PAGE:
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Protection in the past tense: New book on displacement and transitional justice explores the role of restitution

by Rhodri C. Williams

This summer, the International Centre for Transitional Justice (ICTJ) published a new edited volume on Transitional Justice and Displacement (click here for the free PDF version) together with the Brookings-LSE Project on Internal Displacement. The book was based on an initial round of research papers and has been accompanied by a much shorter policy brief. All of these resources have been prominently featured on dedicated pages at both the ICTJ website and at Brookings. The volume forms part of a broader series on Advancing Transitional Justice and was edited by Roger Duthie, a senior associate at the ICTJ and a patient and thoughtful collaborator – qualities I appreciated greatly in drafting the third chapter of the book on housing, land and property (HLP) restitution.

The book’s authors chart the relationship between humanitarian responses to displacement and the traditional components of transitional justice (prosecution, truth-telling, institutional reform and reparations) along with more recently articulated concerns such as gender justice. The broader issue of reparations for displacement was ably addressed by Peter van der Auweraert, head of the IOM’s land and reparations program and past TN guest-blogger. In one sense, my chapter on HLP restitution was much narrower than Peter’s. After all, HLP violations are only one of the many types of injuries typically suffered in the course of displacement, and restitution is only one of the forms of redress that can be applied. At the same time, what I enjoyed most about writing the chapter was the opportunity it gave me to think at the broadest possible level about how the fundamental goals and methods of humanitarian action comport with those of transitional justice and even development assistance.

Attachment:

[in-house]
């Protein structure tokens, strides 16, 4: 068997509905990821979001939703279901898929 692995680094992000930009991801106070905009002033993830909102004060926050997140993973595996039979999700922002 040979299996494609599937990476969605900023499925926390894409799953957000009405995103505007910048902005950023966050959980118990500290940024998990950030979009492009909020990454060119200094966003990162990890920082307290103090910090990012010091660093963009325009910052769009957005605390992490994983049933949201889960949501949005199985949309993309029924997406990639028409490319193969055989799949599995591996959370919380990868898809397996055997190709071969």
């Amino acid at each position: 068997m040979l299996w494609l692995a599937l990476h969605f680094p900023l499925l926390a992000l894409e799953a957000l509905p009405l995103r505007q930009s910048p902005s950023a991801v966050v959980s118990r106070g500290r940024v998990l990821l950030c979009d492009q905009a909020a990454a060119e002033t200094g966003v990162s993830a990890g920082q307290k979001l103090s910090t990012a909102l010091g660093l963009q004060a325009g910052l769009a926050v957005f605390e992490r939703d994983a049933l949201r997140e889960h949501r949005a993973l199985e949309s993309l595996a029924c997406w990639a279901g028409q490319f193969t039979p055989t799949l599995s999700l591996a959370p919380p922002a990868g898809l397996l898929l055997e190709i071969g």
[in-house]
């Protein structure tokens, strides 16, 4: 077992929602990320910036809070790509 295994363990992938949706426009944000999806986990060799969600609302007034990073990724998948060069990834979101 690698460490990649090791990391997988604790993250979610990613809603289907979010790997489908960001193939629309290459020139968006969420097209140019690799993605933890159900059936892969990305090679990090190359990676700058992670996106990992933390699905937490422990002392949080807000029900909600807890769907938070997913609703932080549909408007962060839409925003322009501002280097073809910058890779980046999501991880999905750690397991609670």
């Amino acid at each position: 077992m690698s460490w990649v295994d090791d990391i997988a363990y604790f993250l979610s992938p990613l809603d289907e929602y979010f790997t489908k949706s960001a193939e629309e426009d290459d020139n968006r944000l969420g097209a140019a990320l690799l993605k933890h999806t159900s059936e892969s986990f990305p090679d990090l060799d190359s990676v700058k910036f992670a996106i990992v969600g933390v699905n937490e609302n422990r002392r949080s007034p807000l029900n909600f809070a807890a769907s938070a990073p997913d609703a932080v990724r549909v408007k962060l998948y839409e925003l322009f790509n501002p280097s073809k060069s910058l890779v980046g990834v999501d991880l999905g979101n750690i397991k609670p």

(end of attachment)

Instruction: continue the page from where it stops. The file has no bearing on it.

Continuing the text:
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Mainstreaming IDP principles in capacity building efforts: A chance missed in Kosovo

by Milica Matijevic and Massimo Moratti

Although more than a decade has passed since the end of hostilities in Kosovo, the process of post-conflict property restitution is far from complete. Apart from the cases still awaiting adjudication before the Kosovo Property Agency (KPA), the mass claims mechanism dedicated to post-conflict property repossession, the local judiciary also deals with a significant number of conflict-related property claims that fall outside of the mandate of the KPA. These cases concern issues crucial to durable solutions for internally displaced persons (IDPs) from Kosovo, such as illegal occupation of property, forged contracts of sale, exchanges under duress, and illegal demolition of property.